where \mathbf{K}=\{φ(x_{i})\}_{n \times 2} is the null space basis function matrix, \mathbf{J}=\{ρ(x_{i},x_{h}^{*})\}_{n \times q} is the contrast space basis funciton matrix, \mathbf{Q}=\{ρ(x_{g}^{*},x_{h}^{*})\}_{q \times q} is the penalty matrix, and \mathbf{d}=(d_{0},d_{1})' and \mathbf{c}=(c_{1},…,c_{q})' are the unknown basis function coefficients.

Given the smoothing parameter λ, the optimal basis function coefficients have the form

≤ft(\begin{array}{cc} \hat{\mathbf{d}} \\ \hat{\mathbf{c}} \end{array}\right) = ≤ft(\begin{array}{cc} \mathbf{K'K} & \mathbf{K}'\mathbf{J} \\ \mathbf{J}'\mathbf{K} & \mathbf{J}'\mathbf{J} + nλ\mathbf{Q} \end{array}\right)^{\dagger} ≤ft(\begin{array}{c} \mathbf{K}' \\ \mathbf{J}' \end{array}\right)\mathbf{y}

where (\cdot)^{\dagger} denotes the pseudoinverse of the input matrix.

Given the optimal coefficients, the fitted values are given by \hat{\mathbf{y}} = \mathbf{K}\hat{\mathbf{d}}+\mathbf{J}\hat{\mathbf{c}} = \mathbf{S}_{λ}\mathbf{y}, where

\mathbf{S}_{λ} = ≤ft(\begin{array}{cc} \mathbf{K} & \mathbf{J} \end{array}\right) ≤ft(\begin{array}{cc} \mathbf{K'K} & \mathbf{K}'\mathbf{J} \\ \mathbf{J}'\mathbf{K} & \mathbf{J}'\mathbf{J} + nλ\mathbf{Q} \end{array}\right)^{\dagger} ≤ft(\begin{array}{c} \mathbf{K}' \\ \mathbf{J}' \end{array}\right)

is the smoothing matrix, which depends on λ.

## Spline Types

For a linear spline (type="lin") with x \in [0,1], the needed functions are

where k_{1}(x)=x-0.5, k_{2}(x)=\frac{1}{2}≤ft(k_{1}^{2}(x) - \frac{1}{12} \right); in this case \mathbf{K}=\mathbf{1}_{n} and \mathbf{d}=d_{0}.

For a cubic spline (type="cub") with x \in [0,1], the needed functions are

where k_{1} and k_{2} are defined above, and k_{4}(x)=\frac{1}{24}≤ft(k_{1}^{4}(x) - \frac{k_{1}^{2}(x)}{2} + \frac{7}{240} \right).

For a different cubic spline (type="cub0") with x \in [0,1], the needed functions are

φ_{1}(x) = x \qquad \mbox{and} \qquad ρ(x,z) = (x \wedge z)^2[3(x \vee z) - (x \wedge z)]/6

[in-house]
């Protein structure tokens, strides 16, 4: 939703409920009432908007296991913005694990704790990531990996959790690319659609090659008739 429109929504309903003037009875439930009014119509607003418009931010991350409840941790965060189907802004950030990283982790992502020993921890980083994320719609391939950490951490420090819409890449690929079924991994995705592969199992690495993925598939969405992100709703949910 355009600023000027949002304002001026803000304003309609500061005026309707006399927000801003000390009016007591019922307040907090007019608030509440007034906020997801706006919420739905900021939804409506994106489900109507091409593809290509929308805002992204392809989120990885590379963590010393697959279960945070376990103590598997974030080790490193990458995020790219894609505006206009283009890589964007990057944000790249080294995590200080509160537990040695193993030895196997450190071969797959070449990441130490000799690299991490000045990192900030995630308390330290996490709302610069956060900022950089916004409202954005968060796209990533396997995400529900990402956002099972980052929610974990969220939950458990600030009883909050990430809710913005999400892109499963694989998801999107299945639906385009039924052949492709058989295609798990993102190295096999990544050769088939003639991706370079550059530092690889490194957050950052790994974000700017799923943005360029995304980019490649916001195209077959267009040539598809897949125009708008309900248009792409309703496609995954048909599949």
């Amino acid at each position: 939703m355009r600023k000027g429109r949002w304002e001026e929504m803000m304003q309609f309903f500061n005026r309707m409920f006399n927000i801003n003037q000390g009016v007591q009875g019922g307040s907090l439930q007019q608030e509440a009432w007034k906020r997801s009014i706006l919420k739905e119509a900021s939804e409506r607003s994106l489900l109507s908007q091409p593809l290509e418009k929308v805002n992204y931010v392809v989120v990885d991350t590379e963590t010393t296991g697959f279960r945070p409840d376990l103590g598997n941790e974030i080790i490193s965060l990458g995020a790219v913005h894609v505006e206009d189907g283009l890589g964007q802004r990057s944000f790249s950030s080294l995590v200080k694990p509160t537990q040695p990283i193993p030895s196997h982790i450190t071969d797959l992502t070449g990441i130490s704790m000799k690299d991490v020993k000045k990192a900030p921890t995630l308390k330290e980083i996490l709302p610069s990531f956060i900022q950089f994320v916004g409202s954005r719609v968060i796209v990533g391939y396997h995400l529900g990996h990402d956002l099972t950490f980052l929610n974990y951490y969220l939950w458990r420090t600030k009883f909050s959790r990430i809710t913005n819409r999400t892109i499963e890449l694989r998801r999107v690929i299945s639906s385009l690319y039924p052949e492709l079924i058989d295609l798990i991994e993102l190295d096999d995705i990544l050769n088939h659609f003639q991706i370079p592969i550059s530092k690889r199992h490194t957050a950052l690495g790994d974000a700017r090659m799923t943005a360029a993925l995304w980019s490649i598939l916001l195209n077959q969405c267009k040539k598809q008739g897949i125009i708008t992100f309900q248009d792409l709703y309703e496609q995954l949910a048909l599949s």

where (x \wedge z) = \min(x,z) and (x \vee z) = \max(x,z).

Note that type="cub" and type="cub0" use different definitions of the averaging operator in the null space. The overall spline estimates should be the same (up to approximation accuracy), but the null and constrast space effect functions will differ (see predict.bigspline). See Helwig (2013) and Gu (2013) for a further discussion of polynomial splines.

For a periodic cubic spline (type="per") with x \in [0,1], the needed functions are

where k_{4}(x) is defined as it was for type="cub"; in this case \mathbf{K}=\mathbf{1}_{n} and \mathbf{d}=d_{0}.

## Note

The spline is estimated using penalized least-squares, which does not require the Gaussian error assumption. However, the spline inference information (e.g., standard errors and fit information) requires the Gaussian error assumption.

## Author(s)

Nathaniel E. Helwig <[email protected]>

## References

Gu, C. (2013). Smoothing spline ANOVA models, 2nd edition. New York: Springer.

Helwig, N. E. (2013). Fast and stable smoothing spline analysis of variance models for large samples with applications to electroencephalography data analysis. Unpublished doctoral dissertation. University of Illinois at Urbana-Champaign.

Helwig, N. E. and Ma, P. (2015). Fast and stable multiple smoothing parameter selection in smoothing spline analysis of variance models with large samples. Journal of Computational and Graphical Statistics, 24, 715-732.

Helwig, N. E. and Ma, P. (2016). Smoothing spline ANOVA for super-large samples: Scalable computation via rounding parameters. Statistics and Its Interface, 9, 433-444.

## Examples

  1 2 3 4 5 6 7 8 9 10 11 12 13 14 15 16 17 18 19 20 21 22 23 24 25 26 27 28 29 30 31 32 33 34 35 36 37 38 39 40 41 42 43 44 45 46 47 48 49 50 51 ########## EXAMPLE 1 ########## # define relatively smooth function set.seed(773) myfun <- function(x){ sin(2*pi*x) } x <- runif(10^6) y <- myfun(x) + rnorm(10^6) # linear, cubic, different cubic, and periodic splines linmod <- bigspline(x,y,type="lin") linmod cubmod <- bigspline(x,y) cubmod cub0mod <- bigspline(x,y,type="cub0") cub0mod permod <- bigspline(x,y,type="per") permod ########## EXAMPLE 2 ########## # define more jagged function set.seed(773) myfun <- function(x){ 2*x + cos(4*pi*x) } x <- runif(10^6)*4 y <- myfun(x) + rnorm(10^6) # try different numbers of knots r1mod <- bigspline(x,y,nknots=20) crossprod( myfun(r1mod$xunique) - r1mod$fitted )/length(r1mod$fitted) r2mod <- bigspline(x,y,nknots=30) crossprod( myfun(r2mod$xunique) - r2mod$fitted )/length(r2mod$fitted) r3mod <- bigspline(x,y,nknots=40) crossprod( myfun(r3mod$xunique) - r3mod$fitted )/length(r3mod$fitted) ########## EXAMPLE 3 ########## # define more jagged function set.seed(773) myfun <- function(x){ 2*x + cos(4*pi*x) } x <- runif(10^6)*4 y <- myfun(x) + rnorm(10^6) # try different rounding parameters r1mod <- bigspline(x,y,rparm=0.05) crossprod( myfun(r1mod$xunique) - r1mod$fitted )/length(r1mod$fitted) r2mod <- bigspline(x,y,rparm=0.02) crossprod( myfun(r2mod$xunique) - r2mod$fitted )/length(r2mod$fitted) r3mod <- bigspline(x,y,rparm=0.01) crossprod( myfun(r3mod$xunique) - r3mod$fitted )/length(r3mod$fitted) 

taylerablake/thin-plate-splines documentation built on Sept. 19, 2017, 9:45 a.m.